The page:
Because life is noisy. And when it’s not, when it’s silent, we get antsy, and seek to fill the quiet. If no one’s talking in the car, we flip on the radio or plug in ear buds. If we’re standing in line we tap our phone screens filling our brain with visual noise, quotes and scores, snaps and stories. One friend I love has multiple televisions on throughout her house, so her rooms don’t feel “too quiet.” What if instead, we grabbed those pockets of silence as opportunities to hear God? When we fill our days with so much sound, are we able to hear God above the noise? Am I even trying to?
Yes! Of course I want to hear God. And I am trying to. So, I get out my Bible and journal in the mornings. And I read and I write and I pray. But I often get distracted. Because the dryer buzzes, and the UPS man rings the doorbell, and someone asks if I’ve seen their keys, and I get a text, and now that I’m on my phone... Instagram. Plus I remember I still want to send a card to a new friend who wasn’t on our list last year, and wrap those cozy sweats I got one of the cousins, and order one more thing from Amazon, and get the chicken out of the freezer now so it has time to thaw. And then the Bible verse that was resonating, the thought I was about to jot down, that thing God and I were talking about escapes me. And I try to go back to where I was.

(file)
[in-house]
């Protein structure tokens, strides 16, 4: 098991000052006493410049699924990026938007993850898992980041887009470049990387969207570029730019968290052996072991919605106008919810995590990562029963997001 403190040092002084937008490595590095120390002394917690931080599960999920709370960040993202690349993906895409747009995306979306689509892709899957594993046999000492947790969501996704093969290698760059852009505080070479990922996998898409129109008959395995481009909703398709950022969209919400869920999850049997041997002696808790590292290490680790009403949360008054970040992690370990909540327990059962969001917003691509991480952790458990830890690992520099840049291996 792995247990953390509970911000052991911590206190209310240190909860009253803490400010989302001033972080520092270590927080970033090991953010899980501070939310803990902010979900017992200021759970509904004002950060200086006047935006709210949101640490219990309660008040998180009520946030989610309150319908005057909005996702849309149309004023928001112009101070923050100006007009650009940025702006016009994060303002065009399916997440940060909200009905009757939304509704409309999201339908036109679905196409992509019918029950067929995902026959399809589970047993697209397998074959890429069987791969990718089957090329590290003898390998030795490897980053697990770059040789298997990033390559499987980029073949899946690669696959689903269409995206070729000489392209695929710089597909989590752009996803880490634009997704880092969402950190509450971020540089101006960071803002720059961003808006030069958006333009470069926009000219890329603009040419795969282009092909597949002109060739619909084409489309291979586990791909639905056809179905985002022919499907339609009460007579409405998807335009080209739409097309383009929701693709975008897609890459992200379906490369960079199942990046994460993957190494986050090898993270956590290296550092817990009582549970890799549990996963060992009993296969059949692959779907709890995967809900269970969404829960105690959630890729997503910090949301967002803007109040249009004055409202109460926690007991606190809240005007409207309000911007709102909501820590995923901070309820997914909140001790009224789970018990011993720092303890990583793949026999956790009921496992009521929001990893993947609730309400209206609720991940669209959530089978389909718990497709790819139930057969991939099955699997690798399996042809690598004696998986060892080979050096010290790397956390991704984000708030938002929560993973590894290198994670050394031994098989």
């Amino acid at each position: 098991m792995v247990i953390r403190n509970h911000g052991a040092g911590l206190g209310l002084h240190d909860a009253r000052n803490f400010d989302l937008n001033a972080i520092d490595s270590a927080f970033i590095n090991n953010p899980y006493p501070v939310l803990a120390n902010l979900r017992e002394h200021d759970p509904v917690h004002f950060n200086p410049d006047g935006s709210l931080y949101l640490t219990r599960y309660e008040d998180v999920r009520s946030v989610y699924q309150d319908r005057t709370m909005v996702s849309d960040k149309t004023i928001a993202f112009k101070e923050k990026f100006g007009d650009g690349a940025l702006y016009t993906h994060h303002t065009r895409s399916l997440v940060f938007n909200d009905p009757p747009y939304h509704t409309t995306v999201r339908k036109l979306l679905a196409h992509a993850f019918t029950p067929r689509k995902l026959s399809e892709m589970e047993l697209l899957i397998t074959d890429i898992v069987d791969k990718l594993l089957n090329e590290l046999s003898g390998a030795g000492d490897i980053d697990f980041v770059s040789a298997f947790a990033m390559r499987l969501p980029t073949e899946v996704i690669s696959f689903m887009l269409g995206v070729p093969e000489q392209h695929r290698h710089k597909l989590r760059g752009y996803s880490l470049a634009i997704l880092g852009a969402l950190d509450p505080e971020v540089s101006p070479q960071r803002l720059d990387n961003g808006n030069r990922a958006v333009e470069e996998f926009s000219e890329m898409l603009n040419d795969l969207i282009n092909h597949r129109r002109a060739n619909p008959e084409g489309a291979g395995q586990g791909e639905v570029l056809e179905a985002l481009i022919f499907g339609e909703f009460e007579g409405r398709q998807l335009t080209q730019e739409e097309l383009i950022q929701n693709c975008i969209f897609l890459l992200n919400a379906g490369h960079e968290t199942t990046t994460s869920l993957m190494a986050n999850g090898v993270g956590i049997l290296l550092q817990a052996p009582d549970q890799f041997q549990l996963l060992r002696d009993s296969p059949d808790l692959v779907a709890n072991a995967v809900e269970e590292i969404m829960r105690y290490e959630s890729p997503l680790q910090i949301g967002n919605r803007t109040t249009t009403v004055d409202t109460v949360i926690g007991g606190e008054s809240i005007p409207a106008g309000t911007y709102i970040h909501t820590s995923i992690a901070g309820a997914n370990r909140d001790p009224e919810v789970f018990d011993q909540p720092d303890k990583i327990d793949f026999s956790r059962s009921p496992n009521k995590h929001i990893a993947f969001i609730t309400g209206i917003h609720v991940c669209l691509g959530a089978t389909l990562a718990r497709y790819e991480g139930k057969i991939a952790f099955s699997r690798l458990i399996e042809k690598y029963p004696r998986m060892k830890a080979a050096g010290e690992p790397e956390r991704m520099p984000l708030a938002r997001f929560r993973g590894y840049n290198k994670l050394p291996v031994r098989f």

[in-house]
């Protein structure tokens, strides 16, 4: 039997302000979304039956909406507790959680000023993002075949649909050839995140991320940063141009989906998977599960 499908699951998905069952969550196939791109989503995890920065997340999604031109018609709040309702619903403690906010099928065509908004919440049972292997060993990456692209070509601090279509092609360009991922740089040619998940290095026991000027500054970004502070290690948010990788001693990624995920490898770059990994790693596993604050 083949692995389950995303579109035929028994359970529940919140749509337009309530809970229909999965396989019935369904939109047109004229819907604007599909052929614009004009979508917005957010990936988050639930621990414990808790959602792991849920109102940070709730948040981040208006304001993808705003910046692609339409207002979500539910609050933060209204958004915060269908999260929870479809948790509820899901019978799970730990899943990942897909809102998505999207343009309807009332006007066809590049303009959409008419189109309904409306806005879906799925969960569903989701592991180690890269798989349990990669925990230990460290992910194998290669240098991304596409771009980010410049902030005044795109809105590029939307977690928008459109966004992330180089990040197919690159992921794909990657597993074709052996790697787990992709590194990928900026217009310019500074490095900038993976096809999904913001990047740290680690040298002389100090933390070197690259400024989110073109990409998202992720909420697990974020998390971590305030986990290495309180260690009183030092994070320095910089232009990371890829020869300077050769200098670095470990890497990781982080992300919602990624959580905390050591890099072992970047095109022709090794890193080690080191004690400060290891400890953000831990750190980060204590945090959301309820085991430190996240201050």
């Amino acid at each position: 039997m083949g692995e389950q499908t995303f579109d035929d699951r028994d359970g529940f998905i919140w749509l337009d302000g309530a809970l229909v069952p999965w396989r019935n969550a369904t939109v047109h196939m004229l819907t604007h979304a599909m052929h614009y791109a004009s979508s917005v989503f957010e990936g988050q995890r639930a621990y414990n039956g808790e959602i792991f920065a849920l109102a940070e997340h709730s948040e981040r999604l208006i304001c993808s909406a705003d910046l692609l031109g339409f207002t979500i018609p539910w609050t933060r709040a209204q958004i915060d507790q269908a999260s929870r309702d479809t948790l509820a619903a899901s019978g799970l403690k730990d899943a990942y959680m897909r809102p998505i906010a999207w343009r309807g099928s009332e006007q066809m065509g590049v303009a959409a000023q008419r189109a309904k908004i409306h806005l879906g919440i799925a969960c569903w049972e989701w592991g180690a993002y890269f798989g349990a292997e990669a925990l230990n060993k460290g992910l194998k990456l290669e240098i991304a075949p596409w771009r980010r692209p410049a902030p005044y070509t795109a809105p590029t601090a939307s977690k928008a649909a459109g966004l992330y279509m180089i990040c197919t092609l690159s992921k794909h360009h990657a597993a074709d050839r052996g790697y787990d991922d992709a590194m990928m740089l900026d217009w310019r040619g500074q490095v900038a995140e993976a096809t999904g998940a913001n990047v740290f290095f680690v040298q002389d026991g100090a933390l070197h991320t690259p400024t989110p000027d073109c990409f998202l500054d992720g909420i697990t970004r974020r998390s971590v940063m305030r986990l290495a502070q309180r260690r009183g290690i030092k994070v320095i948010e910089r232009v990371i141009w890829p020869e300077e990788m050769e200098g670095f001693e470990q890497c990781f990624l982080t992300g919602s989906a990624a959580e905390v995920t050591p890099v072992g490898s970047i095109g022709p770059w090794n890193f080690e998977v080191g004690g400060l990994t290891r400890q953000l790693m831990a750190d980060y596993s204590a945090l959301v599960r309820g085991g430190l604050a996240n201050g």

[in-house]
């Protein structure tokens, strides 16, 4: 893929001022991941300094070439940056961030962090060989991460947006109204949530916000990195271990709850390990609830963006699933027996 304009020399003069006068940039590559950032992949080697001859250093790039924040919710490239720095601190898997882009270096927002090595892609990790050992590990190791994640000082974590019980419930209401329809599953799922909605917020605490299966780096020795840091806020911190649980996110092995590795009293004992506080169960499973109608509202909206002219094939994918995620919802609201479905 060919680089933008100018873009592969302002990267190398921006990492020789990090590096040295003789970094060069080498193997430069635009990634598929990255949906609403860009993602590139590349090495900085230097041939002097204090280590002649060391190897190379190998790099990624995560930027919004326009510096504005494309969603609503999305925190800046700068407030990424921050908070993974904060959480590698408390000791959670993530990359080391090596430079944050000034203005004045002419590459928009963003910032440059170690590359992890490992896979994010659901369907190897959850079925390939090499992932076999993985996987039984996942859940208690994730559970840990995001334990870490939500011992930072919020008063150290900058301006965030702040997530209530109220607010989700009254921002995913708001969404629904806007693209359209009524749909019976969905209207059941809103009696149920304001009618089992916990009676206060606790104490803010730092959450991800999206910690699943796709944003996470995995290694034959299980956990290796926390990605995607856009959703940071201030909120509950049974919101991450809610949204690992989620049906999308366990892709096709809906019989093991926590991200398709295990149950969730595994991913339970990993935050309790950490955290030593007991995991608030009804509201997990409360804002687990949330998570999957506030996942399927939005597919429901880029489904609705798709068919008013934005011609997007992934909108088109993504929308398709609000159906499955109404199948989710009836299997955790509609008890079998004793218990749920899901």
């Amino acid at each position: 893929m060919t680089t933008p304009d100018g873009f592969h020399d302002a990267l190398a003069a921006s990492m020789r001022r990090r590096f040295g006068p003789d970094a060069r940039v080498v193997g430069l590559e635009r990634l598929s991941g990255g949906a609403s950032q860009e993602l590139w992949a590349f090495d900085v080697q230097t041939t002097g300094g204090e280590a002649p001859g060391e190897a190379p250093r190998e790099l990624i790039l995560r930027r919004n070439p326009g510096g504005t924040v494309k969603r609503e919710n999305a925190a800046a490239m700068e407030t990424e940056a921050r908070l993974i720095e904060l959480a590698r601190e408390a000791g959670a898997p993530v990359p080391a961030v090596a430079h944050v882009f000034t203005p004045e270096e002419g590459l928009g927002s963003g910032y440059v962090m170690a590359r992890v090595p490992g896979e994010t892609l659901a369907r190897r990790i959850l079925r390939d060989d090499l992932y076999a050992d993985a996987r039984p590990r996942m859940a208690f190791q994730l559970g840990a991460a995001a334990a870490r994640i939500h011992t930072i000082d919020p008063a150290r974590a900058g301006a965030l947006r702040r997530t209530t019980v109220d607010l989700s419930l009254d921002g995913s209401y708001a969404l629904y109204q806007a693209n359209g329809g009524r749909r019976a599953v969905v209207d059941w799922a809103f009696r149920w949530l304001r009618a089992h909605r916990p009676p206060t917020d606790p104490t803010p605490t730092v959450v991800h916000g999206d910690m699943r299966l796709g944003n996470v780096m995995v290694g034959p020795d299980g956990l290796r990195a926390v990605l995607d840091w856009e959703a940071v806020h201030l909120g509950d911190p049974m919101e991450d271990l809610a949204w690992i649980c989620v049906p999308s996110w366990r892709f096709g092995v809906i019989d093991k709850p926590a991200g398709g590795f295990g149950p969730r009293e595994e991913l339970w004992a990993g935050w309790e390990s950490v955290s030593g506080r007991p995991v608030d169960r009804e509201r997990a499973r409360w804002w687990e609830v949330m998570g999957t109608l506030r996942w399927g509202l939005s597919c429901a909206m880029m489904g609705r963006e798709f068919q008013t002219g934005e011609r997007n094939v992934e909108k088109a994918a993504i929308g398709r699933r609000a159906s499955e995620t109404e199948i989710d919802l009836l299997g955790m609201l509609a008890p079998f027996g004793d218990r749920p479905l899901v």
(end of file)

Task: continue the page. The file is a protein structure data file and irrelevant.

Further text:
Sometimes I step back in the flow of my conversation with God, but sometimes I don’t, because now I don’t have time, and I’ll return to it later. Or will I? Sometimes God and I have a fantastic chat in the mornings, but by three in the afternoon it’s nowhere on my radar, or some mornings I go through the motions, but my brain is on all the other things and nothing seems to stick. But I want it to. I want to know what Jesus has to say. About my marriage. About my kids. About my writing. About all of the things. So, am I listening? Are you?
In the last week my daughter had a piano recital, my youngest son had his Fine Arts night, and my older son played guitar in church. So much beautiful music to hear. My daughter, who hasn’t played since she was little, practiced her song over and over, and was a bit nervous to play in front of all those people for her exam grade in piano class. I prayed that she’d do her best, that she’d be confident in her playing. And she slid onto that bench and pounded out “All of Me,” on the keys filling the theatre with beautiful chords. I held my breath the entire time. It was lovely. My youngest warned us his bell for the bell song was “bigger than his head,” and thus difficult to ring. He also warned, “Don’t look at me, because, I’ll mess up.” But I couldn’t help but look, and pray his bell would ring, and he’d actually enjoy the experience. Sure enough, he lifted that giant brass bell, and the notes rang clear and loud. During worship on Sunday my ears honed in on the electric guitar, because when my son plays I want to hear his part. I peeked at him up there in his plaid flannel, and prayed he’d use his talents to glorify God. The notes from his instrument filled my ears and my heart with joy.